Codes

I am glad to share the developed computational codes during my research. Please cite the corresponding paper(s) if you use any of these codes. Feel free to contact me if you have any questions.

1. Cohesive zone model

Cohesive elements are commonly used in modelling adhesives, bonded interfaces, composite laminates. The constitutive response of these elements usually assume a traction-separation law of the interface. Just like assuming the cohesive element as a linear-elastic spring. It will be able to pick up loading in mode I (open) and mode II (shear). Damage initiates when the assumed criteria is reached (e.g. Maximum stress, Quadratic nominal stress criterion). The damage evolution will be governed by a defined fracture toughness value (e.g. critical energy release rate Gc).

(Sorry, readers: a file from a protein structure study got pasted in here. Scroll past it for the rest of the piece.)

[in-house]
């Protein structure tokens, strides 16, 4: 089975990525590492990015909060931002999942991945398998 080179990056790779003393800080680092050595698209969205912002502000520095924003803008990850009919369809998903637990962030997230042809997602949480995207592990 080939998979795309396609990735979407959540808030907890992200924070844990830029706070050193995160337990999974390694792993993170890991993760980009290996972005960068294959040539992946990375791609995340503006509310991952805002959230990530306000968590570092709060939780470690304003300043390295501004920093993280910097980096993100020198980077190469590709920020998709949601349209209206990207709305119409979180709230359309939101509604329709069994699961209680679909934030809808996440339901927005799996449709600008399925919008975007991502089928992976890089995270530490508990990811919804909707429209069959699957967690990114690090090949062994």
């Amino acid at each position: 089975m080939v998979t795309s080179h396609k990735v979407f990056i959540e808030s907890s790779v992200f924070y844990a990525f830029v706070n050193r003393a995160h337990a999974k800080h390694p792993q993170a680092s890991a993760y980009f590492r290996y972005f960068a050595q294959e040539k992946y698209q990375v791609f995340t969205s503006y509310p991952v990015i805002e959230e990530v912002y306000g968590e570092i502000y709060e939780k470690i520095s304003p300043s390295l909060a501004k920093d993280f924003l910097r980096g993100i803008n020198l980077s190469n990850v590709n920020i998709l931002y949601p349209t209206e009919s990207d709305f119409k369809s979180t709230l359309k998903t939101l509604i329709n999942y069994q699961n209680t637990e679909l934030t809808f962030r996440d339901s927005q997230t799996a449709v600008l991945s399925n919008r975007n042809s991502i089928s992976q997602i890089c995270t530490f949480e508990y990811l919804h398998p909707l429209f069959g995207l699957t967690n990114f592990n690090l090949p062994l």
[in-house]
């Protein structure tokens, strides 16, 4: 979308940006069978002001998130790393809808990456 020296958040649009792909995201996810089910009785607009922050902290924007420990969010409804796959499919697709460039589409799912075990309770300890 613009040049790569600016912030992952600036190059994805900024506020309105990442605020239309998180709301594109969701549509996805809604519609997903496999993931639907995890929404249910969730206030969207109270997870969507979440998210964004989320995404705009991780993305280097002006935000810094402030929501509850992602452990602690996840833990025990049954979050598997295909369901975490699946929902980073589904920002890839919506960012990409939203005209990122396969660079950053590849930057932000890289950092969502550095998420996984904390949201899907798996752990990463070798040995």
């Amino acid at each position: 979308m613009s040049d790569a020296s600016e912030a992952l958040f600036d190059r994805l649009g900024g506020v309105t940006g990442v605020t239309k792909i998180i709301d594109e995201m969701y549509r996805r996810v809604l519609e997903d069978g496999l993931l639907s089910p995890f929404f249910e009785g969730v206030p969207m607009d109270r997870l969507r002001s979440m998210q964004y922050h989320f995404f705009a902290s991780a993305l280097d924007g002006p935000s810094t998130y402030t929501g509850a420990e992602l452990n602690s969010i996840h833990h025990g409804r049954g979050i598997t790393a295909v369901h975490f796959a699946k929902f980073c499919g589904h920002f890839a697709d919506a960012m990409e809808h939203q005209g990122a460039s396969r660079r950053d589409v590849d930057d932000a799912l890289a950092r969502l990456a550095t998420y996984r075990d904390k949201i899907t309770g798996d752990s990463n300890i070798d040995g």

Code link: Please contact me for more questions (wei.tan@qmul.ac.uk)

Reference:

[1] W. Tan, B.G. Falzon, L.N.S. Chiu, M. Price, Predicting low velocity impact damage and Compression-After-Impact (CAI) behaviour of composite laminates, Compos. Part A 71 (2015) 212-226.

[2] W. Tan, and E. Martinez-Paneda, Phase field predictions of microscopic fracture and R-curve behaviour of fibre-reinforced composites. Compos. Sci. Technol. In press.

2. Crystal plasticity model for composite laminates

By analogy, we developed a micromechanical model to capture the matrix shearing and fibre rotation of CFRP under finite strain and different strain rates, inspired by the crystal plasticity theory. Strain rate dependency of the shear modulus and yield strength of matrix is modelled through scaling functions. We then validate the predictive capabilities of this micromechanical model against the measured stress-strain responses of unidirectional (UD) and cross-ply composite laminates.  

Codes will be shared for collaboration. Please contact me if you are interested (wei.tan@qmul.ac.uk)

References:

[1] Tan, W. and Liu, B., 2020. A physically-based constitutive model for the shear-dominated response and strain rate effect of Carbon Fibre Reinforced composites. Composites Part B: Engineering, p.108032.